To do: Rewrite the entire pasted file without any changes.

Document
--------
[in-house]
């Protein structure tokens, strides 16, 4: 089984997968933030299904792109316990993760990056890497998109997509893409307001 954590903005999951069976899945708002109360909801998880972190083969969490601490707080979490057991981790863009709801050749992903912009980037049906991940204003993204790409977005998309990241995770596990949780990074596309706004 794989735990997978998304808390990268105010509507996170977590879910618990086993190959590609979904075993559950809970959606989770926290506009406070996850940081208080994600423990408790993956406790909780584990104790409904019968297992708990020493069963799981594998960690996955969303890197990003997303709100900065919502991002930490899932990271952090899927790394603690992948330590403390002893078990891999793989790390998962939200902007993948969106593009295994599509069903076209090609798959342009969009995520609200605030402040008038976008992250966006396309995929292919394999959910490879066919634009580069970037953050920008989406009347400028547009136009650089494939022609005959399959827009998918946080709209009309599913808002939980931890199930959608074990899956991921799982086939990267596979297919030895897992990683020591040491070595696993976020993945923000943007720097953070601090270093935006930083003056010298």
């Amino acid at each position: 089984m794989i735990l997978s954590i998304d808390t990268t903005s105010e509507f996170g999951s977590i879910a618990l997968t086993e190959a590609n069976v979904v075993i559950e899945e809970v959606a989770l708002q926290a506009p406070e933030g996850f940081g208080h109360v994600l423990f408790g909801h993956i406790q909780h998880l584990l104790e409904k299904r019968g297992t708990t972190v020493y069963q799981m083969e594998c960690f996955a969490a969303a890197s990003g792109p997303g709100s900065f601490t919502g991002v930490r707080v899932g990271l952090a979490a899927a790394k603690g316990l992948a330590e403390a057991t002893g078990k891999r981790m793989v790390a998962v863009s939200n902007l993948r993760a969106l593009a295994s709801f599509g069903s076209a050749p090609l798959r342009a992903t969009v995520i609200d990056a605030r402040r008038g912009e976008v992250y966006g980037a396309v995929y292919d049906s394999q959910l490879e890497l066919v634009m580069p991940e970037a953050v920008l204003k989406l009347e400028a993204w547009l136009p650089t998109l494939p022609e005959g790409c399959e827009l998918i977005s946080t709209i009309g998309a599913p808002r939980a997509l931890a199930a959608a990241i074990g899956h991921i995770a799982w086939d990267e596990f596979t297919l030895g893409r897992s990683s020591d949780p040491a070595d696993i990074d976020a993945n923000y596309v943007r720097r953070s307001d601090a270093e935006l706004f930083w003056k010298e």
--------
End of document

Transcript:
[in-house]
């Protein structure tokens, strides 16, 4: 089984997968933030299904792109316990993760990056890497998109997509893409307001 954590903005999951069976899945708002109360909801998880972190083969969490601490707080979490057991981790863009709801050749992903912009980037049906991940204003993204790409977005998309990241995770596990949780990074596309706004 794989735990997978998304808390990268105010509507996170977590879910618990086993190959590609979904075993559950809970959606989770926290506009406070996850940081208080994600423990408790993956406790909780584990104790409904019968297992708990020493069963799981594998960690996955969303890197990003997303709100900065919502991002930490899932990271952090899927790394603690992948330590403390002893078990891999793989790390998962939200902007993948969106593009295994599509069903076209090609798959342009969009995520609200605030402040008038976008992250966006396309995929292919394999959910490879066919634009580069970037953050920008989406009347400028547009136009650089494939022609005959399959827009998918946080709209009309599913808002939980931890199930959608074990899956991921799982086939990267596979297919030895897992990683020591040491070595696993976020993945923000943007720097953070601090270093935006930083003056010298």
């Amino acid at each position: 089984m794989i735990l997978s954590i998304d808390t990268t903005s105010e509507f996170g999951s977590i879910a618990l997968t086993e190959a590609n069976v979904v075993i559950e899945e809970v959606a989770l708002q926290a506009p406070e933030g996850f940081g208080h109360v994600l423990f408790g909801h993956i406790q909780h998880l584990l104790e409904k299904r019968g297992t708990t972190v020493y069963q799981m083969e594998c960690f996955a969490a969303a890197s990003g792109p997303g709100s900065f601490t919502g991002v930490r707080v899932g990271l952090a979490a899927a790394k603690g316990l992948a330590e403390a057991t002893g078990k891999r981790m793989v790390a998962v863009s939200n902007l993948r993760a969106l593009a295994s709801f599509g069903s076209a050749p090609l798959r342009a992903t969009v995520i609200d990056a605030r402040r008038g912009e976008v992250y966006g980037a396309v995929y292919d049906s394999q959910l490879e890497l066919v634009m580069p991940e970037a953050v920008l204003k989406l009347e400028a993204w547009l136009p650089t998109l494939p022609e005959g790409c399959e827009l998918i977005s946080t709209i009309g998309a599913p808002r939980a997509l931890a199930a959608a990241i074990g899956h991921i995770a799982w086939d990267e596990f596979t297919l030895g893409r897992s990683s020591d949780p040491a070595d696993i990074d976020a993945n923000y596309v943007r720097r953070s307001d601090a270093e935006l706004f930083w003056k010298e």